Pam had an intensity and an energy to her. She was also a true believer; you could break her open like a stick of rock and there would be the Windows squares running through her. She had a tremendous belief in the ability of IT to deliver tremendous things. If you’ve read this blog you’d realise that I’m not a true believer in the same way that Pam was; we were on opposite sides of the Windows | Mac (and Unix) religious divide.

She had an absolute focus on controlling the message and organisational process (optimised for alignment to Microsoft) and championed ‘gold standard’ delivery. Over time Microsoft came to represent more than half the agency billings.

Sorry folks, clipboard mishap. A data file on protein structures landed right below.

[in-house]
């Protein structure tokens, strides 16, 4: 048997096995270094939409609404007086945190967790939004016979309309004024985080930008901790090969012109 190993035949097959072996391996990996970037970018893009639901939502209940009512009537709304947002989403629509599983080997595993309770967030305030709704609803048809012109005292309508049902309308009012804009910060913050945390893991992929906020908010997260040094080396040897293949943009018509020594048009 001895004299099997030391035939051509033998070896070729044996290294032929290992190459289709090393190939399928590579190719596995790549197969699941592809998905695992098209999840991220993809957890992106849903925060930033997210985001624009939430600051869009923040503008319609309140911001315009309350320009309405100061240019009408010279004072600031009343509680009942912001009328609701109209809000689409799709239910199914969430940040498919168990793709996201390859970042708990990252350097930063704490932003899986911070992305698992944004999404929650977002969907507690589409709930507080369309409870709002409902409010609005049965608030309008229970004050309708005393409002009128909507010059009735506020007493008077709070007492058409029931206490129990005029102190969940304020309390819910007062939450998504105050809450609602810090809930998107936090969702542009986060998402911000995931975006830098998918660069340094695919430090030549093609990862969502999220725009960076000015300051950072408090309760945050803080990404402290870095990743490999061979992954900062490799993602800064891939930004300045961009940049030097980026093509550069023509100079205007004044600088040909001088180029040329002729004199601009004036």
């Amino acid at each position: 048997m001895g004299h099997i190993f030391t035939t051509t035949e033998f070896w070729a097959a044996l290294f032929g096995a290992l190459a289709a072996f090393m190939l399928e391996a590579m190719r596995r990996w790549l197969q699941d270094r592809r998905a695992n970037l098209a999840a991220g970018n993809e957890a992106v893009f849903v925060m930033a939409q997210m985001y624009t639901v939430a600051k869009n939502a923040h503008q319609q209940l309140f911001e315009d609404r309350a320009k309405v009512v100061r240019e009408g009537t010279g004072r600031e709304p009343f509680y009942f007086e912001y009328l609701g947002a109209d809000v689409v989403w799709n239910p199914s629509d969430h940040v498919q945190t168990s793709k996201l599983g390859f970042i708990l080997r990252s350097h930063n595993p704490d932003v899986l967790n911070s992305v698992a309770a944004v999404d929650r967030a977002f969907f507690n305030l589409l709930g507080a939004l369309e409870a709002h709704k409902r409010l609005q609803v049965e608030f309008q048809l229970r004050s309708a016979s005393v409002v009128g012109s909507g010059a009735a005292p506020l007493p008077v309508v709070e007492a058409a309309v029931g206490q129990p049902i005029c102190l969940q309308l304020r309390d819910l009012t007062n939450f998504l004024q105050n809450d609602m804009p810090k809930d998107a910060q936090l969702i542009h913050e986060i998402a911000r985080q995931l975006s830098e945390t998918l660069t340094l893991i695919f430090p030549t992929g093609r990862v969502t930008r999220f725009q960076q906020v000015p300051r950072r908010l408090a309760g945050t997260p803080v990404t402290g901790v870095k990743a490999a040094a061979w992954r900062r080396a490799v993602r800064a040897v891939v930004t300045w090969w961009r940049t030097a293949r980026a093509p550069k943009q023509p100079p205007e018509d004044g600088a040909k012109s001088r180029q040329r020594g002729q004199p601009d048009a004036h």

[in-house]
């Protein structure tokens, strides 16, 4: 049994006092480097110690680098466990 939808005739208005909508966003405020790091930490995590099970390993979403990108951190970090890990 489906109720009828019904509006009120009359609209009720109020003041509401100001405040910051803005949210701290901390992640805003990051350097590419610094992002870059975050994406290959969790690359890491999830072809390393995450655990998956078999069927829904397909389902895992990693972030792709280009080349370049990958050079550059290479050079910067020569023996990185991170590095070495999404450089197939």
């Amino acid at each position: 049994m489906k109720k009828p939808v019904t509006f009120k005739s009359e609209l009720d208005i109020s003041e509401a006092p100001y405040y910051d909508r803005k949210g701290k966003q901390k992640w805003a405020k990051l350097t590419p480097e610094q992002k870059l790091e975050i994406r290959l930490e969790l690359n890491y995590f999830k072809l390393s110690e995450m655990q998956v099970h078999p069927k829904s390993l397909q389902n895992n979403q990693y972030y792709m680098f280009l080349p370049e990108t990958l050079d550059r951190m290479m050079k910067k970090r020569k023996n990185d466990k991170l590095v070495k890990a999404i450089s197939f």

When I worked at the agency I also was assigned to keeping the company name in the usual industry debates. I found it handy to do as it kept my PR skills warm as I did the nascent digital work at the time. I managed to keep a constant drip feed of coverage in the industry media.

At the last minute I was asked to arrange a profile. Clare O’Connor who worked at PR Week at the time agreed to write a profile – Pam Edstrom, the doyenne of tech PR.  Give it a read as it captures Pam quite well.

The article was taking ages to come out as it was ‘evergreen’ appearing some six months after the interview had taken place.

The article threw a bit of a curveball when a longtime journalist contact was asked about Pam and referred to her daughter Jennifer’s book Barbarians led by Bill Gates. I never did  hear if Pam got to thank the New York Times’ Steve Lohr for that one.

 

Have we reached peak streetwear?

At the end of January I wrote a blog post about the landmark collection by Louis Vuitton and Supreme.